Democrats return to UDOT issue in guv race; GOP says it's a losing strategy

Published: Saturday, May 12 2012 5:00 p.m. MDT

Salt Lake County Mayor Peter Corroon listens while Governor Gary R. Herbert talks at a public debate outside of the Channel 2 News Studios in Salt Lake City, Utah on Thursday, Sept., 30, 2010.

Mike Terry, Deseret News

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Related: Wrongfully fired worker reaches settlement with UDOT

SALT LAKE CITY — Democrats are trying again to defeat GOP Gov. Gary Herbert by targeting his handling of the Utah Department of Transportation, a campaign strategy Republicans say will fail just as it did in 2010.

Two years ago, the Democratic candidate for governor, Salt Lake County Mayor Peter Corroon, lost decisively to Herbert after hammering the governor about the connection between his campaign contributions and the awarding of $1 billion-plus UDOT contract.

This time, the issue is UDOT's wrongful firing of an employee, Denise Graham, who was linked her to information leaked about the contract in an audit ordered by the governor after it was revealed the agency had quietly paid out a $13 million settlement to a losing bidder. 

"It's certainly the party's job to point out the flaws in the leadership ability of this governor," said state Democratic Party Chairman Jim Dabakis, who helped push the Graham case into the spotlight.

Dabakis said Democrats are trying to avoid repeating the campaign mistakes that may have cost them the race in 2010.

"Last time, it was the Corroon campaign that pointed out all the negativity and all the scandal, and they repeatedly went to the well with that message. People found that too negative," he said. "Our gubernatorial candidate ought not to be the one delivering that message."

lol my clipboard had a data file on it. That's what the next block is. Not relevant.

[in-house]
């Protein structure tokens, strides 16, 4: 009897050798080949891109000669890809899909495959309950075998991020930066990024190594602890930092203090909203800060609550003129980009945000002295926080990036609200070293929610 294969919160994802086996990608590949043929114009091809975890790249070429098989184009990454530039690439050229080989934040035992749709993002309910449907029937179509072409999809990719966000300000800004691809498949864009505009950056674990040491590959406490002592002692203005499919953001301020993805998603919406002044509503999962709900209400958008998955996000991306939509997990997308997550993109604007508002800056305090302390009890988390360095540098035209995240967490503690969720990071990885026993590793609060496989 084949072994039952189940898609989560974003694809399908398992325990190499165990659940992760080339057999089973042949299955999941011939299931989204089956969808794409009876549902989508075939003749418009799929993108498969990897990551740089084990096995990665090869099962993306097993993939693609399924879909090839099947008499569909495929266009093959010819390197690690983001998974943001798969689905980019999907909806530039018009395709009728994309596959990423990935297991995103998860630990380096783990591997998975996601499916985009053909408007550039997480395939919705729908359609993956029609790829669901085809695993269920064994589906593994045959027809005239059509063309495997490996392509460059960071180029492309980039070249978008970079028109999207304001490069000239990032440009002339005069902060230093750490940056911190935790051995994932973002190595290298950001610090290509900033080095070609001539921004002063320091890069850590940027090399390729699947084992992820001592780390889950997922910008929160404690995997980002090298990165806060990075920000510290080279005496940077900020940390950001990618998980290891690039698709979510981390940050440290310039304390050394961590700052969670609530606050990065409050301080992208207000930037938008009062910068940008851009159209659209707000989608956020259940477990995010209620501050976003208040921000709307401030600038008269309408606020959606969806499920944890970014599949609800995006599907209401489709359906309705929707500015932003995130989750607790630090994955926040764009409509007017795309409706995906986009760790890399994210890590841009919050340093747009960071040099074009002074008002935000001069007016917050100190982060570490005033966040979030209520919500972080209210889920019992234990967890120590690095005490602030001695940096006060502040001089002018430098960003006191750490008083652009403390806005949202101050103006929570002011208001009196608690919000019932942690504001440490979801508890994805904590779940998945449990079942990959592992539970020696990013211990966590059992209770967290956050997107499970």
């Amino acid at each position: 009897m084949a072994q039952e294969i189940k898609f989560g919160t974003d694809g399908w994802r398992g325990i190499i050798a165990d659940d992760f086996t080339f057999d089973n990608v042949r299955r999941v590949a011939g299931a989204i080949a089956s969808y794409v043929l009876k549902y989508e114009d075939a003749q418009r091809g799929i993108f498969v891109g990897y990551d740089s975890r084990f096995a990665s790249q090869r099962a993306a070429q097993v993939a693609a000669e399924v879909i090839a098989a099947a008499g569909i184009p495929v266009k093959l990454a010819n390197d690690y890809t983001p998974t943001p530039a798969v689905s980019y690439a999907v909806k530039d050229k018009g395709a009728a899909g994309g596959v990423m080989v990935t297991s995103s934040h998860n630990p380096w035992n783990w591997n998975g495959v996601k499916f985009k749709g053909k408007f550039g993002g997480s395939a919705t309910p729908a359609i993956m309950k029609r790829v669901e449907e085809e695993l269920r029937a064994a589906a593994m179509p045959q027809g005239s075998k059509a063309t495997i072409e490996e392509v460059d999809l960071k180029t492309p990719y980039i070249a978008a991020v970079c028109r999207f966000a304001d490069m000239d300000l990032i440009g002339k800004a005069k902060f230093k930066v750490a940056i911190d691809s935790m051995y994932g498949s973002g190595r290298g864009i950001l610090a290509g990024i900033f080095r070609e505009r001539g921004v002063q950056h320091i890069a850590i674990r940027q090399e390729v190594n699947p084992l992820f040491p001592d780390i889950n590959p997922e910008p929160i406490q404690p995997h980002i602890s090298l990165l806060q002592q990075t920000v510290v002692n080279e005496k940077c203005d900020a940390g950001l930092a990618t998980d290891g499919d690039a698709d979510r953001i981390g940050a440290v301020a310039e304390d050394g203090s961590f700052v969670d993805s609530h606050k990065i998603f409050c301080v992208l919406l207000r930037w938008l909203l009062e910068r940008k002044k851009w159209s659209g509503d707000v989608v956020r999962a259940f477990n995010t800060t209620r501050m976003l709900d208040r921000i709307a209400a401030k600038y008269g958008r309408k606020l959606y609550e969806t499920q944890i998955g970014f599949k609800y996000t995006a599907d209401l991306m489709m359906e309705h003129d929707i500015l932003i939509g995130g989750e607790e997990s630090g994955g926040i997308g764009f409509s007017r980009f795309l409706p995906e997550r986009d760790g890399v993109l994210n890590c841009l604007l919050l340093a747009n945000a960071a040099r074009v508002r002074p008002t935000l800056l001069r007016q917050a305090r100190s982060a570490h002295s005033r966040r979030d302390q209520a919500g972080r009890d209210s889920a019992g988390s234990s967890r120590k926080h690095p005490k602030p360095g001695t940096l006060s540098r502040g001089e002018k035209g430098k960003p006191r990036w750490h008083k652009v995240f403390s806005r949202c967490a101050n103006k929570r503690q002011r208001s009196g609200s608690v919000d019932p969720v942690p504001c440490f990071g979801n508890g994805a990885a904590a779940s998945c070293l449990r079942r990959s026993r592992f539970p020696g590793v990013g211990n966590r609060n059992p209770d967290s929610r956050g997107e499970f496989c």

But the Democratic candidate, retired Army Gen. Peter Cooke, has jumped into the fray, calling for Herbert to fire UDOT boss John Njord over his handling of the Graham situation and to order a new investigation into how the I-15 contract was awarded.

"Make it right," Cooke demanded of the governor in a press release issued while negotiations between UDOT and Graham were still dragging on following an administrative law judge's ruling that she should not have been fired.

At one point, Njord told Graham she had to sign a letter urging Democrats to stop using her case for political gains. The governor's office stepped in and put a stop to that maneuver and Herbert himself said Njord "made a mistake" politicizing the negotiations.

Cooke insists he's running a different race than Corroon.

"I'm not harping," Cooke said, promising his campaign is not based "on a strategy that is going over the same stuff over and over again."

He said he just wants to see the UDOT issue resolved. "I don't want it to linger," Cooke said. "I want this issue to go away."

Both Dabakis and Cooke are also emphasizing they see UDOT this time as only one example of what they are attempting to portray as Herbert's difficulties in leading the state since assuming office in 2009.

"The evidence is coming back that he's just way over his head," Dabakis said, particularly alongside the recent data breech at the Utah Department of Health that jeopardized the personal information of some 800,000 Utahns.

GOP Chairman Thomas Wright said he's not surprised the Democrats are bringing back "the old broken playbook from 2010," but warned if they stick with it they can expect the same dismal results.

"It's just an attempt to have an opportunity to beat up the governor for political gain. This isn't about UDOT or the management of the state," Wright said. "This is about a political opportunity for a governor candidate and his party chairman."

Utah voters, he said, rejected that approach two years ago and will again. "The voters in Utah are very educated and sophisticated. They'll see right through this and see it for what it is, a political attack."

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